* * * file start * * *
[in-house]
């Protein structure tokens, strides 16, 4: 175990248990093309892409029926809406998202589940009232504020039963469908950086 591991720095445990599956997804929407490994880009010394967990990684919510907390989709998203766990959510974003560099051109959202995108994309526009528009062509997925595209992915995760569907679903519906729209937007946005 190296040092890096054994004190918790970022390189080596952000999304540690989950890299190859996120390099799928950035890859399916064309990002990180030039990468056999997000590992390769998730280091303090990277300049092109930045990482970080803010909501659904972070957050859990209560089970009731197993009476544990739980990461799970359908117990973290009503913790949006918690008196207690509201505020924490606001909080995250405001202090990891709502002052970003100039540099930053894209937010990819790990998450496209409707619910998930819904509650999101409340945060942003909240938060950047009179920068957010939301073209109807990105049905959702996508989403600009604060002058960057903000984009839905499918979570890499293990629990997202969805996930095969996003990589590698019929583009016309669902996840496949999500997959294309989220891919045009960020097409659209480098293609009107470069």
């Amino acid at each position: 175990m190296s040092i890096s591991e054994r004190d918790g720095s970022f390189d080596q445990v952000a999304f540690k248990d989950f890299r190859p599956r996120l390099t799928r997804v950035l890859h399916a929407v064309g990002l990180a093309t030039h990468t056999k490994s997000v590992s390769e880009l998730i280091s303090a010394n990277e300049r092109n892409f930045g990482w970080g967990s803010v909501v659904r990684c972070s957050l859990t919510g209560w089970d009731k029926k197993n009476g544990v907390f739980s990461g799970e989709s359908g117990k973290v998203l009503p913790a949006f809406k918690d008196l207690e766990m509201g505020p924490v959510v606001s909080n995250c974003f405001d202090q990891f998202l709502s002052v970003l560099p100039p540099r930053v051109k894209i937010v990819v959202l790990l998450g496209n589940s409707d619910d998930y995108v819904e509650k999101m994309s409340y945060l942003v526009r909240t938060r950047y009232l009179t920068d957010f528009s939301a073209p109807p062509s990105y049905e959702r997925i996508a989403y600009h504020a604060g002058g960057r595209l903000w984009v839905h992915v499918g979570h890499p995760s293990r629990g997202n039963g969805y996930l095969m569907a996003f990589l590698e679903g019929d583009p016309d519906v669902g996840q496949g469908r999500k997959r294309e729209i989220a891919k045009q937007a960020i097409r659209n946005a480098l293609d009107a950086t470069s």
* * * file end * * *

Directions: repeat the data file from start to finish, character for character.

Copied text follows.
[in-house]
């Protein structure tokens, strides 16, 4: 175990248990093309892409029926809406998202589940009232504020039963469908950086 591991720095445990599956997804929407490994880009010394967990990684919510907390989709998203766990959510974003560099051109959202995108994309526009528009062509997925595209992915995760569907679903519906729209937007946005 190296040092890096054994004190918790970022390189080596952000999304540690989950890299190859996120390099799928950035890859399916064309990002990180030039990468056999997000590992390769998730280091303090990277300049092109930045990482970080803010909501659904972070957050859990209560089970009731197993009476544990739980990461799970359908117990973290009503913790949006918690008196207690509201505020924490606001909080995250405001202090990891709502002052970003100039540099930053894209937010990819790990998450496209409707619910998930819904509650999101409340945060942003909240938060950047009179920068957010939301073209109807990105049905959702996508989403600009604060002058960057903000984009839905499918979570890499293990629990997202969805996930095969996003990589590698019929583009016309669902996840496949999500997959294309989220891919045009960020097409659209480098293609009107470069």
């Amino acid at each position: 175990m190296s040092i890096s591991e054994r004190d918790g720095s970022f390189d080596q445990v952000a999304f540690k248990d989950f890299r190859p599956r996120l390099t799928r997804v950035l890859h399916a929407v064309g990002l990180a093309t030039h990468t056999k490994s997000v590992s390769e880009l998730i280091s303090a010394n990277e300049r092109n892409f930045g990482w970080g967990s803010v909501v659904r990684c972070s957050l859990t919510g209560w089970d009731k029926k197993n009476g544990v907390f739980s990461g799970e989709s359908g117990k973290v998203l009503p913790a949006f809406k918690d008196l207690e766990m509201g505020p924490v959510v606001s909080n995250c974003f405001d202090q990891f998202l709502s002052v970003l560099p100039p540099r930053v051109k894209i937010v990819v959202l790990l998450g496209n589940s409707d619910d998930y995108v819904e509650k999101m994309s409340y945060l942003v526009r909240t938060r950047y009232l009179t920068d957010f528009s939301a073209p109807p062509s990105y049905e959702r997925i996508a989403y600009h504020a604060g002058g960057r595209l903000w984009v839905h992915v499918g979570h890499p995760s293990r629990g997202n039963g969805y996930l095969m569907a996003f990589l590698e679903g019929d583009p016309d519906v669902g996840q496949g469908r999500k997959r294309e729209i989220a891919k045009q937007a960020i097409r659209n946005a480098l293609d009107a950086t470069s």